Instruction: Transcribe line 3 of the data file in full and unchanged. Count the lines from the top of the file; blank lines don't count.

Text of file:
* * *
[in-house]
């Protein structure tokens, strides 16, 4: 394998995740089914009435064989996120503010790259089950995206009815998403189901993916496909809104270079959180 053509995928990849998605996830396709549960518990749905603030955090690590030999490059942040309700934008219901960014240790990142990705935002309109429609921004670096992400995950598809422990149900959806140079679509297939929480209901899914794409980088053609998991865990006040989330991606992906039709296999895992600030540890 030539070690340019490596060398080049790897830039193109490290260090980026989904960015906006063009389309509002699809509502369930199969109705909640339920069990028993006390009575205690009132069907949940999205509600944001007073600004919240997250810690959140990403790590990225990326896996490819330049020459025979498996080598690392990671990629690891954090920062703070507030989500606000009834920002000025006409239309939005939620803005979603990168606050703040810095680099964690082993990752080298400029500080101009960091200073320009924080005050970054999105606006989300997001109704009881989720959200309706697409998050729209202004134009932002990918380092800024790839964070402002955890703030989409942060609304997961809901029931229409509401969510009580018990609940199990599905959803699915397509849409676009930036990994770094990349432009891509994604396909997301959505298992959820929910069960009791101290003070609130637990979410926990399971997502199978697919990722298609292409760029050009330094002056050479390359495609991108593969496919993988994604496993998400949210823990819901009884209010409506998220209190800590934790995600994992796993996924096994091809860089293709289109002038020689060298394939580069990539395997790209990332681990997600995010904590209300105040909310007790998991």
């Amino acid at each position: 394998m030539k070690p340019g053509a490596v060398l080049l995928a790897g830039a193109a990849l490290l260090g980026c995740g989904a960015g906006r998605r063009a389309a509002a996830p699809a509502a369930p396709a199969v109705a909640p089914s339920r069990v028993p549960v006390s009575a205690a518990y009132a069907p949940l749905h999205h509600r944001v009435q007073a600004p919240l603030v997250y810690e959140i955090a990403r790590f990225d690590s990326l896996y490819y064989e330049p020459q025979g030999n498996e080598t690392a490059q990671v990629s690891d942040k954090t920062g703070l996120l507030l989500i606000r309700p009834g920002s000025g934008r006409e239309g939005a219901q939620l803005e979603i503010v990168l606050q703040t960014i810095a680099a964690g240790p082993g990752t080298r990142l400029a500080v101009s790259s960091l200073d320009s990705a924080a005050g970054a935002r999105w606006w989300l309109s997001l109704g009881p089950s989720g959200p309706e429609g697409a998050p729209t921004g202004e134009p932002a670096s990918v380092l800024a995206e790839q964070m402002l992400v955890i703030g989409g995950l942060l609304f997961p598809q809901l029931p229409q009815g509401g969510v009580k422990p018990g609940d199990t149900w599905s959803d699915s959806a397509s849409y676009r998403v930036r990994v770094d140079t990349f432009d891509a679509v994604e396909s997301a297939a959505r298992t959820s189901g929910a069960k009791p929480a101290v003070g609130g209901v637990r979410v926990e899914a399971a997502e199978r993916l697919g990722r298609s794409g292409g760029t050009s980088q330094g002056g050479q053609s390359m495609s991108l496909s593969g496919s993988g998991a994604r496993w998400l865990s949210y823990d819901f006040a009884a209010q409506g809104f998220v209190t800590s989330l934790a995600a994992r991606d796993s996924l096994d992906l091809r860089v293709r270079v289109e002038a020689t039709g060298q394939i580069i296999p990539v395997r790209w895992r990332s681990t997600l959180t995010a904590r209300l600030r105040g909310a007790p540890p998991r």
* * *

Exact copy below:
């Amino acid at each position: 394998m030539k070690p340019g053509a490596v060398l080049l995928a790897g830039a193109a990849l490290l260090g980026c995740g989904a960015g906006r998605r063009a389309a509002a996830p699809a509502a369930p396709a199969v109705a909640p089914s339920r069990v028993p549960v006390s009575a205690a518990y009132a069907p949940l749905h999205h509600r944001v009435q007073a600004p919240l603030v997250y810690e959140i955090a990403r790590f990225d690590s990326l896996y490819y064989e330049p020459q025979g030999n498996e080598t690392a490059q990671v990629s690891d942040k954090t920062g703070l996120l507030l989500i606000r309700p009834g920002s000025g934008r006409e239309g939005a219901q939620l803005e979603i503010v990168l606050q703040t960014i810095a680099a964690g240790p082993g990752t080298r990142l400029a500080v101009s790259s960091l200073d320009s990705a924080a005050g970054a935002r999105w606006w989300l309109s997001l109704g009881p089950s989720g959200p309706e429609g697409a998050p729209t921004g202004e134009p932002a670096s990918v380092l800024a995206e790839q964070m402002l992400v955890i703030g989409g995950l942060l609304f997961p598809q809901l029931p229409q009815g509401g969510v009580k422990p018990g609940d199990t149900w599905s959803d699915s959806a397509s849409y676009r998403v930036r990994v770094d140079t990349f432009d891509a679509v994604e396909s997301a297939a959505r298992t959820s189901g929910a069960k009791p929480a101290v003070g609130g209901v637990r979410v926990e899914a399971a997502e199978r993916l697919g990722r298609s794409g292409g760029t050009s980088q330094g002056g050479q053609s390359m495609s991108l496909s593969g496919s993988g998991a994604r496993w998400l865990s949210y823990d819901f006040a009884a209010q409506g809104f998220v209190t800590s989330l934790a995600a994992r991606d796993s996924l096994d992906l091809r860089v293709r270079v289109e002038a020689t039709g060298q394939i580069i296999p990539v395997r790209w895992r990332s681990t997600l959180t995010a904590r209300l600030r105040g909310a007790p540890p998991r």